CT Artifacts

The term Artifact refers to any systematic discrepancy between the CT numbers in the reconstructed image and the true attenuation coefficients of the object. CT artifacts are generally divided into three categories: Physics-Based Artifacts, Patient-Based Artifacts, and Scanner-Based Artifacts.

Physics-Based Artifacts: Artifacts which arise from the physical processes involved in image acquisition. Examples include beam hardening artifact, partial volume artifact,  projection/view aliasing, photon starvation artifact and cone beam artifact.

Patient-Based Artifacts: Artifacts caused by factors related to the patient during the scan. Examples include motion artifact and metal artifact.

Scanner-Based Artifacts: Artifacts resulting from imperfections in the scanner’s function. Examples include ring artifact and wobble artifact.

Physics Based Artifacts

Beam Hardening

The X-ray beam is composed of a spectrum of energies. As the beam passes through an object, the beam hardens (i.e. becomes more high energy dominant). This results in two effects: cupping and streaking, both of which are physics-based artifacts.

  • Cupping: CT numbers obtained in the center of the object are lower than at the periphery.
  • Streaking Artifact:  Appearance of dark bands or streaks between dense objects in the image.
Left: Image with cupping artifact. Right: Image without cupping.
Streaking artifact caused by beam hardening.

Photon Starvation (Noise)

Photon starvation is a physics-based artifact that results from an insufficient number of photons reaching the detector. As a result, statistical variation in photon count becomes a dominant source of contrast in the image. This results in an image with streaks along high attenuation beam paths such as those intersecting metal objects or those passing through significant volumes of bone.

Photon starvation may be resolved by increasing mAs or through the use of iterative reconstruction techniques.

Photon starvation in lateral projections through the clavicle.

Scanner Based Artifacts

Partial Volume Artifact

Partial volume artifact is the averaging of CT number over the volume of the voxel. For example, a voxel which samples a bone (CT number = 800HU) and lung (CT number = -800) would display a CT number of 0 which is representative of water. Because voxel size impacts volume averaging, its effect may be reduced by decreasing field-of-view and by decreasing slice thickness.

Partial volume artifact (circled in yellow) decreases with decreased voxel size.
view aliasing

Projection/View Aliasing (Undersampling)

Projection aliasing results from the use of too few projections in image reconstruction resulting in aliasing of high frequency objects. The artifact appears as regular streaks projecting from hard, high-contrast edges within the image. This artifact is typically resolved in software by increasing the imager sampling frequency.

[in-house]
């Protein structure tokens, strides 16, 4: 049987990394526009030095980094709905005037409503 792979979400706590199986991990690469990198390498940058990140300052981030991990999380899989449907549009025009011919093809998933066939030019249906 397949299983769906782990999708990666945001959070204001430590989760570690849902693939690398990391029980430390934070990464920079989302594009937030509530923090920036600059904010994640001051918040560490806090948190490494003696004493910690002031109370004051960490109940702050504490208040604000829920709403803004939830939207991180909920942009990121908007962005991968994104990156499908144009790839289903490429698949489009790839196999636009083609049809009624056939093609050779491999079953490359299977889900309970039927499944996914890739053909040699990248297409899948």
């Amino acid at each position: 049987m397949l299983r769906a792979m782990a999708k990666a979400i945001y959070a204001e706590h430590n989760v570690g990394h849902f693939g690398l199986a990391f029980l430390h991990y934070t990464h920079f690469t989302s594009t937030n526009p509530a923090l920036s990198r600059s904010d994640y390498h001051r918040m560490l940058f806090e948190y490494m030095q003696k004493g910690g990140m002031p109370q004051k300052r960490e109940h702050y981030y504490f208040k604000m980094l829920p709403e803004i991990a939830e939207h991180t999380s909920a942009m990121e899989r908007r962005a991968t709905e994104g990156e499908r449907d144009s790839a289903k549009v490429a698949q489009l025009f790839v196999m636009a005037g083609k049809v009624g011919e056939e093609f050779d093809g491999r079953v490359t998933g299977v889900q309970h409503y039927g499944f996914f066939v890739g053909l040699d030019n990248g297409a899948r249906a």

Ring Artifact

When one of the detectors is out of calibration in a rotating detector scanner, the detector will induce a systematic error at its position for each projection. Upon reconstruction, this results in a ring being superimposed on the image. Ring artifact can typically be repaired by recalibration of the detector array or by turning off the faulty detect element.

Cone Beam Artifact

As the number of slices acquired per rotation increases, the beam becomes cone-shaped rather than fan shaped. Beam divergence of this wide cone can cause under sampling (collecting data at too few angles) for objects which are far from the central axis of the scanner. This fundamental undersampling is the cause of cone beam artifact which appears as irregular deformation of the object. Cone beam artifact can be reduced by decreasing pitch or otherwise increasing sampling.

Be aware, several online resources list this problem as similar to volume averaging as a result of a larger volume being collected near the periphery of the detector array. This interpretation is incorrect as can be seen by noting: 1) all detector elements are commonly the same size; and 2) beam divergence means that, although path length is greater, the cross-sectional area sampled is actually smaller for objects sampled with the edge row of the detector. Further, this explanation is not supported by Bushberg et al. (Bushberg, J. T., Seibert, J. A., Leidholt, E. M., & Boone, J. M. (2012). The essential physics of medical imaging. Philadelphia, PA: Wolters Kluwer / Lippincott Williams & Wilkins.)

Patient Based Artifacts

Metal Artifact

The presence of metal in the field of view is beyond the normal range of densities handled by the scanner. This results in severe streaking artifacts projecting from the metal. Additionally, metal can saturate the scanner resulting in a display CT number equal to the scanner's maximum (often +1024). This may result in lead (z=82) being mapped to the same CT number as high-density bone (zeff = 13.8) despite being significantly more attenuating.

Metal artifact can be reduced by increasing kVp with megavoltage CTs (MVCT) yielding a significant reduction in artifact. Additionally, several commercial reconstruction algorithms are available for metal artifact reduction.

Metal artifact resulting from metal vertebral pin.
Motion artifact causes streaks across image.

Motion Artifact

Patient motion during a scan can result in misregistration of the ray data. This usually appears as directional shading or streaking in the reconstructed image. Motion artifact may be reduced by improved patient immobilization, patient coaching or increased scan speed.


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